12. I find this to be a pretty oily machine. Before I start sewing, I wipe down everything that might come in contact with the material -- even the bed by the uprise seems to get oil on it -- and sew on some scrap material or a paper towel till the oil's gone. After that, you should be good for the day. I find that most of my machines will have some oil hanging on the needle after they've been sitting for a while. This'll get the thread oily, too. But maybe I'm oiling them too much. If you think it's pumping too much oil, there's a little plate by the pump screen that can be adjusted (slide it open for less oil, I believe). It's in the manual. Let me know if you need a picture of it. Good luck! c
  13. Here're some more tips on puckering from the folks at Sailrite (mostly reinforcing what's been said above): https://sailrite.wordpress.com/2015/04/09/how-to-keep-fabric-from-shrinking-when-you-sew/ I second the Ventile spec info. Came across that years ago and it's been helpful. Eric, if you don't mind sharing, what kind of cotton-wrapped poly thread are you guys using? I've been looking at A&E's D-Core for denim totes, and wondering if there's anything better. Re used machines: it's always best to try out used machines, if possible ... unless you're buying it from Uwe. Also, check out the LW.net sponsors -- many deal in used machines. See also Keystone Sewing and Nick-O Sew. Good luck, happy sewing! c
  14. I bought a Juki 241 off eBay about 6 years ago. It was from a liquidation outfit and turned out they had no idea how to ship a sewing machine: Parts of the machine were sticking through the box and the needle positioner had exploded. It would've been better if they'd shipped it in a burlap sack. This machine's still on the "I'll deal with it later" list.
  15. Thanks, Eric! After this, I also make sure to oil the hook every time I sew. This happened to me the first day I had this new machine. Maybe the hook needed to break in and I pushed it too hard. I think there's a Kurt Vonnegut short story related to that... Do you adjust the finger/notch position based on what looks or sounds good? The finger on my Tacsew 111 goes in about 1.5mm -- enough for the bobbin basket not to pop out, but with plenty of room for #92 thread to move freely. I guess what I'm asking is: what's too close? Do you see people push the finger in far enough to obstruct the thread? Thanks again! [c]
  16. Hi Gregg, My 1541S does this sometimes, too. I've found that if pressure is applied to the bobbin, the basket and hook will lock up, causing the assembly to pop out of position like in Piera's case above. While sewing, this happens while stitching thick items w/o adjusting the thread guides to allow for more thread to go around the bobbin (causing the thread to push on the basket and jamming). I got Juki to give me a new hook and it's a little bit better, but I'm always vigilant about properly adjusting the thread guides now. Bad hook batch or just bad case finger adjustment? Thanks! cory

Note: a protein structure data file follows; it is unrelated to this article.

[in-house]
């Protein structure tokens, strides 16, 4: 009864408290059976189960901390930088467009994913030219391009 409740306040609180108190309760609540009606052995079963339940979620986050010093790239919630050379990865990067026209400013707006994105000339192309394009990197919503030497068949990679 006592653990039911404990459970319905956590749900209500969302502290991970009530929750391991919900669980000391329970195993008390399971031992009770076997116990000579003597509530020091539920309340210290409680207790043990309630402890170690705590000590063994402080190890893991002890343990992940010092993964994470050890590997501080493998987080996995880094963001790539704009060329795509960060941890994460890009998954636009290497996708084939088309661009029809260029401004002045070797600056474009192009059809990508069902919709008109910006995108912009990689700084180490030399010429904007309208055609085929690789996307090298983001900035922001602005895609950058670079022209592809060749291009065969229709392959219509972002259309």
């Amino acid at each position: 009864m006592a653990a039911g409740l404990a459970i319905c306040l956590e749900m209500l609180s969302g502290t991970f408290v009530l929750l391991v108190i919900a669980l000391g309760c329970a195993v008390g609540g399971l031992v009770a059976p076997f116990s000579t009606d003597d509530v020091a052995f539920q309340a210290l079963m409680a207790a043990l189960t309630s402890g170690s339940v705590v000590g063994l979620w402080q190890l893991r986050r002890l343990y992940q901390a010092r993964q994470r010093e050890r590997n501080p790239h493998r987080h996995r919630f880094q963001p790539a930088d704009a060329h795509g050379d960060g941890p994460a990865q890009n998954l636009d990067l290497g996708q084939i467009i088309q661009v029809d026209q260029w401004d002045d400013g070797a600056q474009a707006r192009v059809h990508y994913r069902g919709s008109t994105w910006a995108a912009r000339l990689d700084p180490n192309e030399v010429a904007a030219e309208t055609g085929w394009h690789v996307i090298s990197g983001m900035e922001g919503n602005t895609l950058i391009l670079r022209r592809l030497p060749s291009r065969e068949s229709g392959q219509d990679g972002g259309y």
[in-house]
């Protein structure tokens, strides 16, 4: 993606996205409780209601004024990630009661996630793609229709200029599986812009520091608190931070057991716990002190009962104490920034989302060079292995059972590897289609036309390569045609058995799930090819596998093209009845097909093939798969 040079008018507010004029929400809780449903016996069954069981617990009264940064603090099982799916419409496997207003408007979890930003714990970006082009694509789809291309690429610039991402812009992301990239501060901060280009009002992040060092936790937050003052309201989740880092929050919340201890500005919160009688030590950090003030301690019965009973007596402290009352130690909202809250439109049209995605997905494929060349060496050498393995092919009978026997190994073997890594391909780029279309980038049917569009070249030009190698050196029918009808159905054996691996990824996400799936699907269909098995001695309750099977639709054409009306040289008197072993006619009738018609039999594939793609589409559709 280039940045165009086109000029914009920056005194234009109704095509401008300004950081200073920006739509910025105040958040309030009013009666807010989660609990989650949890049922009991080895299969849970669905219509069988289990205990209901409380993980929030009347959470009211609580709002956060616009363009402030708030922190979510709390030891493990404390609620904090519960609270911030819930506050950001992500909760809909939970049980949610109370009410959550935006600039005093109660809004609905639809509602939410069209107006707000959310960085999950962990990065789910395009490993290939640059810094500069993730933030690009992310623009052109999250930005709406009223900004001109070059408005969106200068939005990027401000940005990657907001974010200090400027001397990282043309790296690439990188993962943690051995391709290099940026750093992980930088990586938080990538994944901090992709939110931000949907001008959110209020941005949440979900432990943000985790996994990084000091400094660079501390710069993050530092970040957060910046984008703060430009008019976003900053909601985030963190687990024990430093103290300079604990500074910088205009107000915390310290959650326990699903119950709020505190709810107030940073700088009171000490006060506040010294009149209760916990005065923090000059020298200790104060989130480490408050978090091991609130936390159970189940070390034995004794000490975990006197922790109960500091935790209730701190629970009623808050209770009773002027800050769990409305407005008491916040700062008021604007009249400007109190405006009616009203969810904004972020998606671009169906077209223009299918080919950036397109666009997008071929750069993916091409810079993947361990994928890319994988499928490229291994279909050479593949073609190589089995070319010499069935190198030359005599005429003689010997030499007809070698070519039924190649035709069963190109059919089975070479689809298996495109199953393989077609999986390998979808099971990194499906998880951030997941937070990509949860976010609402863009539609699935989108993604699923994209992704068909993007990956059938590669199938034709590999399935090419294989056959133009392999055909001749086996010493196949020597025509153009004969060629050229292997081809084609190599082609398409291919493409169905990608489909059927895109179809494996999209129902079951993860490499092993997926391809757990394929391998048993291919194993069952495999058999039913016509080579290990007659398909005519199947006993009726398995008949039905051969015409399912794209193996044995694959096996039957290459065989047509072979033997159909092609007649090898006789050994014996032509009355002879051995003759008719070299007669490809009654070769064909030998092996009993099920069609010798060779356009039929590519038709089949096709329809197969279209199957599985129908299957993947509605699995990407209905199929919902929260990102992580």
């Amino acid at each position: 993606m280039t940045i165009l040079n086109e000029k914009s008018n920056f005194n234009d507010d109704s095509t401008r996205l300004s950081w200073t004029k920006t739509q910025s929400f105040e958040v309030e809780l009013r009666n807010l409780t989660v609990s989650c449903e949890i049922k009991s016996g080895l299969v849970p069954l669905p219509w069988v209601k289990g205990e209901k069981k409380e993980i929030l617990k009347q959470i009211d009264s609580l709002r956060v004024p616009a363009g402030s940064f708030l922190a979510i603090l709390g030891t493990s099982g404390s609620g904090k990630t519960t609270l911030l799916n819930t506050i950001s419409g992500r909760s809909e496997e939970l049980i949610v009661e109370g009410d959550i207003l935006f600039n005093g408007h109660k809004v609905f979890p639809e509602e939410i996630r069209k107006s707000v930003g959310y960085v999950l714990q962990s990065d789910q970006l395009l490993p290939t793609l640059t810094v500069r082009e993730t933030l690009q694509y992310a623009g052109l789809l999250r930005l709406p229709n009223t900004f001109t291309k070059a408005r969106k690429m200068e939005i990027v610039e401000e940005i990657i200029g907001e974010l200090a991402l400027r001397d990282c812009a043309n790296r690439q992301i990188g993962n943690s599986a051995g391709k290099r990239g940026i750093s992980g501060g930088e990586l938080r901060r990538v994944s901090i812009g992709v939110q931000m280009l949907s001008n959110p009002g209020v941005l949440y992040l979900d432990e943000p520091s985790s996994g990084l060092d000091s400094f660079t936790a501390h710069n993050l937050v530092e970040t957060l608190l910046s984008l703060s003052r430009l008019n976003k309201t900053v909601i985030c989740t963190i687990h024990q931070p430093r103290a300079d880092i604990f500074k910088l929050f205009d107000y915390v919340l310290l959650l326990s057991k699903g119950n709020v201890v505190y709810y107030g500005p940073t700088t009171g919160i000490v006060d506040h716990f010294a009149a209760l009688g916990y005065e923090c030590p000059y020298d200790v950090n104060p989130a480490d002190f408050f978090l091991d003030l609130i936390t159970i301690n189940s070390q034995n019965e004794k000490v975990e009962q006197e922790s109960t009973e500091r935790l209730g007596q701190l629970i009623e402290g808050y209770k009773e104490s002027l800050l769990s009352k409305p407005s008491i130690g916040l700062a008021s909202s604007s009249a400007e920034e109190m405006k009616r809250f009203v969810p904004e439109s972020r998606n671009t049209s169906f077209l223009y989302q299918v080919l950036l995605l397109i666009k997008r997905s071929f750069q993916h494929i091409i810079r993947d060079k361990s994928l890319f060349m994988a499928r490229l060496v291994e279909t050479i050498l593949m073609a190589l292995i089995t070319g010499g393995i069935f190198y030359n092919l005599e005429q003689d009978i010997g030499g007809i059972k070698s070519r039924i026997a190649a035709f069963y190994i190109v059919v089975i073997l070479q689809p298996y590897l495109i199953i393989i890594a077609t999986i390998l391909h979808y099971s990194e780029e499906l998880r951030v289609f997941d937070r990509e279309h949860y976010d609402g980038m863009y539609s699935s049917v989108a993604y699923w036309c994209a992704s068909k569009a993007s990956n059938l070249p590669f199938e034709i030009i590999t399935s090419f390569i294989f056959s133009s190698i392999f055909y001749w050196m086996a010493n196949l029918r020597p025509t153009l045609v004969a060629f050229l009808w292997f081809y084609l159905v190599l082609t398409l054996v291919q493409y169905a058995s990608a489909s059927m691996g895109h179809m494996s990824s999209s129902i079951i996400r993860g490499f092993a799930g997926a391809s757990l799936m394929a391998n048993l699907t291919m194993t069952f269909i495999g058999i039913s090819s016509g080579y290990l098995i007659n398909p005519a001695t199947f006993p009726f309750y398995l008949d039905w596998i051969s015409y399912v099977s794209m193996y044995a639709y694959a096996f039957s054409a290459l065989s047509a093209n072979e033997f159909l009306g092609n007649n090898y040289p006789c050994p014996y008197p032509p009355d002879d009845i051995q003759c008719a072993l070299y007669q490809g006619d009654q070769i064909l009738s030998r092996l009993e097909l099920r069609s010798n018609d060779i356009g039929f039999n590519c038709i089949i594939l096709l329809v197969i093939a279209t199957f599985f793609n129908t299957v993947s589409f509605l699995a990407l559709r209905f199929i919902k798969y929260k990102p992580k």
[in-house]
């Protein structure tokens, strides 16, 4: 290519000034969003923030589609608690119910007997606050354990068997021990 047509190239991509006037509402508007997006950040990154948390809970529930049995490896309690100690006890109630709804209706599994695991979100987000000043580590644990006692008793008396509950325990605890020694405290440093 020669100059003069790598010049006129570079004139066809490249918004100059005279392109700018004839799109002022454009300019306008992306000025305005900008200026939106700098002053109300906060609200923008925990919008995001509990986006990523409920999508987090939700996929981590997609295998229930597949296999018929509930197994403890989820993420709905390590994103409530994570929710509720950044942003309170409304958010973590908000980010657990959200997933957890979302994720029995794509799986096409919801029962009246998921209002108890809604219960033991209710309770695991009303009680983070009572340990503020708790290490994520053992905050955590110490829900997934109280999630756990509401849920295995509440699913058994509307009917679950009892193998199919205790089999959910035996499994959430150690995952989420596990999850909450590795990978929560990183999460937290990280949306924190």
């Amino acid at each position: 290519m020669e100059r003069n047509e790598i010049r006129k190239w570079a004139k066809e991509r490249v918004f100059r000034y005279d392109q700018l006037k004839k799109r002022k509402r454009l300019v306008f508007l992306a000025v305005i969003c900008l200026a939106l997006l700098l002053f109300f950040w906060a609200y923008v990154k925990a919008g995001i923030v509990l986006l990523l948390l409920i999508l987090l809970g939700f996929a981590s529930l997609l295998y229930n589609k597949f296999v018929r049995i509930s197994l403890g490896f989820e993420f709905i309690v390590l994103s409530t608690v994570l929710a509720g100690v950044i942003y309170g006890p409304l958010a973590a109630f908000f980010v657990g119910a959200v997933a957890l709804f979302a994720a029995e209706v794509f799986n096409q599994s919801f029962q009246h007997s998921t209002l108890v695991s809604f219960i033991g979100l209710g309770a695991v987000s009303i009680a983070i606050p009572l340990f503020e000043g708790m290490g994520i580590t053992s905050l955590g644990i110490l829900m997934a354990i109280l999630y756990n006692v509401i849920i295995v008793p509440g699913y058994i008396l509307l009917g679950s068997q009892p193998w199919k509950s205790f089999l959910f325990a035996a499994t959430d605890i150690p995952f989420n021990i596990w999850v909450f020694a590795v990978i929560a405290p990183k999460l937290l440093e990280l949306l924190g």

17. Ken, Perfect Fit has T90 Coats Ultra Dee in Peasant Beige (and a ton of other colors). Star is very similar to their Dabond line: http://perfectfit.com/15355/154563/Thread-and-Bobbins/Coats-Bonded-Polyester-Thread--4-oz-Spools----Size-DB--92.html I've been talking to A&E about ordering directly from them. I received a cotton/poly color chart and quotes for a lightweight project, but haven't ordered yet (and still need to see what their minimums are). I also plan on trying their Anefil Poly to see how it compares to the Coats I use. It's available in T16 to 700. http://www.amefird.com/products-brands/industrial-sewing-thread/ HVLW, I think the T90 from Coats above would be fine for wallets -- it depends on how much you want the thread to pop. I'd say wallets: T70 - T90; purses: T90 - T135, but maybe heavier for decorative topstitching and type of leather/fabric used.
  18. Thanks for the help, guys! I've had this machine for about 9 years, and while it gets pretty light use for an industrial, I wouldn't be surprised if something has drifted. This machine actually has a gear-driven hook. While it's called a 111-155, it's different in many ways from the Singer 111w155. Way to be weird, Tacony. Thanks for the graphic, Uwe. It does look like the hook is a little slow. I'd say it's at about 7 o'clock instead of six. Though, there's plenty of thread available to go round the bobbin (check spring looks okay, thread guides' adjustment has no effect); it's just hanging on that basket lip ... but if it had more thread maybe it wouldn't do that. Catskin, I have checked for a burr. And like I said above, it is catching on the edge of the bobbin basket where there's a groove/lip. I wonder if I shaved that off it would do the trick. Thanks again, everyone! I'll keep ruminatin' on it and take a harder look at the hook position. I'm in the middle of a project, so I won't make any adjustments till I'm done. c
  19. So my T111-155 has been making this clicking sound for years (maybe forever) while sewing heavier materials in reverse. I finally took the time to suss out the source of the noise. This is what I observed: The top thread is catching on the edge of the bobbin basket while it goes around the bobbin. There's a li'l ridge or lip on it. Since it's sewing in reverse, the feed dog is travelling forward (opposite direction of hook) while the thread is going around and so lines the thread up on this ridge, where it hangs, and causes the thread to hang on the bobbin case, too ... and then it pops free. Here's a li'l video (the first few stitches are forward stitches): I think it's only broken a couple stitches in its life. I just got some thread lube and I imagine that will help. Timing seems pretty good. Don't think it's ever skipped. Stitch length here is about 5/inch here. Reverse is slightly longer. I'm still looking into feed dog position and such, and will take a harder look at timing at some point, but thought I'd toss up this document for posterity. Fun stuff.